Avoiding the solution
It’s the easiest thing in the world. Looking at a service on the face of it, and making a decision on a solution before you’ve really understood what the problem is. There is a gimmicky term for it called Solutionising (sorry). It happens everywhere and more recently it happened in the Home Office where I’m helping out as a User Researcher. It was nobody’s fault and the key is we caught it before it was too late.
Making things “digital by default” is sometimes misleading
On our team we’ve been tasked with reducing paper from the customer journey and making the act of proving things simpler. More specifically we’re looking to remove the need for applicants to send in paper bank statements stamped by the issuing bank. Naturally we saw in parts of the business that these bank statements are common.
We were working on settlement applications and digging a little deeper into the cases we saw a strong correlation. Applications with a legal representative had a lot more documentation compared to those without. We receive around 40,000 applications which include legal representatives on this specific application route. Digging even further we then realised that we don’t actually ask for bank statements at all as part of this application and it turns out that the legal representatives are just sending in this extra paperwork driven by hope that it will improve the chances of an approval. We were about to design a solution for a need that actually doesn’t exist. The real need is for the user to understand more accurately what they do and don’t need to prove and how we need to go about completing this;
- What do people send in that we don’t even look at?
- How can we better inform the user of that?
- What do we really need to know?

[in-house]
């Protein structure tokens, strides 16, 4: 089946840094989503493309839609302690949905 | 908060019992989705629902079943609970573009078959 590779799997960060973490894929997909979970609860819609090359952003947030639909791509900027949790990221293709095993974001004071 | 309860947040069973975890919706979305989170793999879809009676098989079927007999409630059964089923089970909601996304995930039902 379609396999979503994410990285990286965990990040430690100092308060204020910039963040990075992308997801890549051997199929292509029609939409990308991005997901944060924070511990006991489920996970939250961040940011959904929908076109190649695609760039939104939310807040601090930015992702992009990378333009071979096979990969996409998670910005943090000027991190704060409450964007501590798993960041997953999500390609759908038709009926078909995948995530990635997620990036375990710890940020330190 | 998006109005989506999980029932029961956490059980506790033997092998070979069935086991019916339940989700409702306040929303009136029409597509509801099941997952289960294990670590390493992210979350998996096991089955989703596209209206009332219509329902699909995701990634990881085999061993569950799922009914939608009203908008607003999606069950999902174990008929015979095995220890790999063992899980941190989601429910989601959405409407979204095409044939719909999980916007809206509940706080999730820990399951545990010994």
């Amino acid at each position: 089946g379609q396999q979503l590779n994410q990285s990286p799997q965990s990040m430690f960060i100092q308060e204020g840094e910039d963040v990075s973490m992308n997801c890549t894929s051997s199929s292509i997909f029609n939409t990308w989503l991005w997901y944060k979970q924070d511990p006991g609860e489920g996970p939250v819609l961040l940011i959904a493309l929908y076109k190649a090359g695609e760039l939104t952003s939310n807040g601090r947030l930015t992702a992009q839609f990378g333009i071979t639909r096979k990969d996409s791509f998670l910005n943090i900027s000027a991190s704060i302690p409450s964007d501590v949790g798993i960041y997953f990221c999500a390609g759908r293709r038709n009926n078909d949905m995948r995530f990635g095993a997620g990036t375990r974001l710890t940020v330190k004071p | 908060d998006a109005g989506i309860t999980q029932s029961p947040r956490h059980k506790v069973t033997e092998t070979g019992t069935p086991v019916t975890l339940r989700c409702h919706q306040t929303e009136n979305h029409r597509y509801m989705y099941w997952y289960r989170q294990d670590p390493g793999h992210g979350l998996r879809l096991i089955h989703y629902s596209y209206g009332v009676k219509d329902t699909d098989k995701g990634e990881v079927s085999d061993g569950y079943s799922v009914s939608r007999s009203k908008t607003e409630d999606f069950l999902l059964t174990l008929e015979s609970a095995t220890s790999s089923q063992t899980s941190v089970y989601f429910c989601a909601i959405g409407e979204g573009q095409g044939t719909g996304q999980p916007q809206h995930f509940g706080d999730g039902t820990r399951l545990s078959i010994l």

- How can we most efficiently capture that evidence?
For example, do we already hold that information elsewhere in Government?
The real problem of proving things to government
It’s a problem that’s rife throughout the Home Office but it’s also a government wide issue. People sending in evidence to prove things which can’t be used as evidence. Family photos, school yearbooks, their kids sketchbook, leaflets they receive through the post, an MOT test certificate, a death certificate… This is all an attempt to prove why their application should be approved and be allowed to stay in the country and could be a lack of information, an attempt to encourage empathy or a lack of confidence in the process. It’s sad when a person feels the need prove their partner is officially dead when in this specific case we didn’t ask for it.
These people (who have to spend days building their application) are sending in their most prized possessions, and the Home Office has to accept and return all these documents at huge expense. It’s a real shame (but understandable) that they feel in such a position that they’re willing to risk losing a piece of their family history, for the ultimate goal of just being allowed to continue their life in this country. Empathy is the key here throughout the research and design process and in addition to asking for “mandatory documents” we should also be thinking about “things we don’t need you to send us” or “what can we do to reduce paper we didn’t ask for?”. The Home Office benefits with less paper, the customer doesn’t have to send in that original self portrait their kid drew when they were 4 years old.
Look at the service and you’ll find things hidden in there which are easier to fix than you think. We’ve got a lot of work to do in the Home Office but we’re working hard to make things simpler, easier and less traumatic for everyone involved.